How to Choose an Exit Plan

In our previous blog, we wrote about the eight different exit plans a business owner can select and outlined a fictional business, Front Range Powder Coating. The three owners of our fictional company are facing the same concerns that you may now be facing: how can the eldest owner exit the business in a way that is mutually beneficial for all three partners, their families and their employees?

We also included the three most pressing issues for these business owners, including:

  • Ben wants to exit immediately for fair market value.
  • Tom wants to continue to work for a number of years but isn’t keen on dedicating the company’s entire cash flow to the purchase of Ben’s stock. Further, Tom figures that just about the time Ben is paid off, it will be his turn to retire.
  • Larry, the youngest, shares Tom’s cash flow worries, but also is sensitive to the concerns of several non-owner managers - the next generation of ownership. Larry wants to remain active in the company for the next 15 to 20 years as its principal owner and knows he can’t indefinitely defer meaningful incentives to the key employee group.

All three have valid concerns and each opinion must be considered when making a final decision.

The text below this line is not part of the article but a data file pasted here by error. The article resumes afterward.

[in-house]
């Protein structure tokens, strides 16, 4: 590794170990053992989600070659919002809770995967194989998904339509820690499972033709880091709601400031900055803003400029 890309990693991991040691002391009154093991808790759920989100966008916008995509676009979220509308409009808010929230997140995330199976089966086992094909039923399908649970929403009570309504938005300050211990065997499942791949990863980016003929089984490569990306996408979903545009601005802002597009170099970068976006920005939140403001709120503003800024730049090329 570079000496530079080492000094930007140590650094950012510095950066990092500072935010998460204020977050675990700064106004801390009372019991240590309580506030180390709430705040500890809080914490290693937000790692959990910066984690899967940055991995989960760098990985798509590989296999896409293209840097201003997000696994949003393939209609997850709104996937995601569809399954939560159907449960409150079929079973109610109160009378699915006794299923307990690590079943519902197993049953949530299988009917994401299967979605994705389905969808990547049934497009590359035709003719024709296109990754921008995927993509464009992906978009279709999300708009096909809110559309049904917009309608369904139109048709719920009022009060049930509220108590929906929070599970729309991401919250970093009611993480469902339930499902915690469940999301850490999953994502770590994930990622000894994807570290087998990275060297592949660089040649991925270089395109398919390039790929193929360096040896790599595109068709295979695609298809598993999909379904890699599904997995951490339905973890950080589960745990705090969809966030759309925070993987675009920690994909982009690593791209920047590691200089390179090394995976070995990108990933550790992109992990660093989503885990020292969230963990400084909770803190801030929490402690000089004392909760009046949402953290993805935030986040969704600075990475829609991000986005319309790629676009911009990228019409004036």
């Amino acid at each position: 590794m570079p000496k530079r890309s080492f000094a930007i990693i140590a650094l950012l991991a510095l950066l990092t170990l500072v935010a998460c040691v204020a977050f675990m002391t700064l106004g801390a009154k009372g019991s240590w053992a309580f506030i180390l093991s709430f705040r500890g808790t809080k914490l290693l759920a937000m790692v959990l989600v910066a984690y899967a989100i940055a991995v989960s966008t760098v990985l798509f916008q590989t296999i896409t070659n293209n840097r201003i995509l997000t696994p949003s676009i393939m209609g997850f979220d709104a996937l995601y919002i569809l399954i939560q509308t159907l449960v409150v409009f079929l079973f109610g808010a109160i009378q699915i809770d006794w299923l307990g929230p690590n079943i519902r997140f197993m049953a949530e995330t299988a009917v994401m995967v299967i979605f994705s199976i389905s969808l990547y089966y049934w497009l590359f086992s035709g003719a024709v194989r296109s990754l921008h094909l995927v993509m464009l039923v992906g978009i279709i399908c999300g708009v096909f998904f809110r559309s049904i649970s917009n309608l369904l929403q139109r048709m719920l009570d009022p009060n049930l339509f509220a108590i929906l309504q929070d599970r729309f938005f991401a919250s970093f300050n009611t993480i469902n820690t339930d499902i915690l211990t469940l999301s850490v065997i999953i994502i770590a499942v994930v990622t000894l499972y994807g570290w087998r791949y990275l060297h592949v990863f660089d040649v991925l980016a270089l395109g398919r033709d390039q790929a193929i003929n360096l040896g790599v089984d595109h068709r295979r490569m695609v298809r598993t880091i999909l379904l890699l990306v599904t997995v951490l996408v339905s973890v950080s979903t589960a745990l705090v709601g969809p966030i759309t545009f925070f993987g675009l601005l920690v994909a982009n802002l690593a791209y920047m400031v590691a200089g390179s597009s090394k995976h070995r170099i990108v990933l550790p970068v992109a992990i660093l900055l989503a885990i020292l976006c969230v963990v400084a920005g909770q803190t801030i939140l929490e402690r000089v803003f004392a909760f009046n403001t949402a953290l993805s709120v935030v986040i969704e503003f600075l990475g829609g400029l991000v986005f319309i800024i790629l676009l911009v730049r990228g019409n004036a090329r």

The three fictional partners of Front Range Powder Coating decided to meet with an advisor to determine which exit strategy would be most fair to all. You can learn from the same advice our fictional advisor gave to these business owners.

First: Start thinking about your exit before you are ready to exit. Owners who give themselves time to plan provide themselves the greatest number of exit path options.

Second: Departing Owners should each put in writing their objectives and the resources available to reach each objective. Those objectives might include the date they want to leave and how much money they will need after exiting the business. Resources include: business value, non-business income and business cash flow. This exercise will help any business owner evaluate how well each exit path matches their objectives and resources. It also encourages frank discussions based on realistic possibilities (rather than conjecture or wishful thinking).

Third: Each owner should outline his or her own objectives related to their desired date of departure, amount of cash desired upon departure and desired successor.

Fourth: Owners should consult with a professional to determine their company’s ‘fair market value’ to place all owners on the same objective page. Valuation results often eliminate potential exit paths. For example: if the value of a company is high but the owner is not willing to devote the time necessary to orchestrate a transfer to employees, a sale to a deep-pocketed third party is a better option for him or her.

Fifth: Owners must perform cash flow projections to determine if there is sufficient cash available to even consider an ‘insider’ purchase; in this case, a purchase of Ben’s stock.

Sixth: Owners must evaluate the tax consequences of each exit path. Keep in mind that while this analysis takes place, owners must continue to increase the value of their companies. Additionally, they will likely need to revise their existing buy-sell agreements to reflect the true value of their business.

In our next blog, we’ll begin to examine each exit path available to business owners.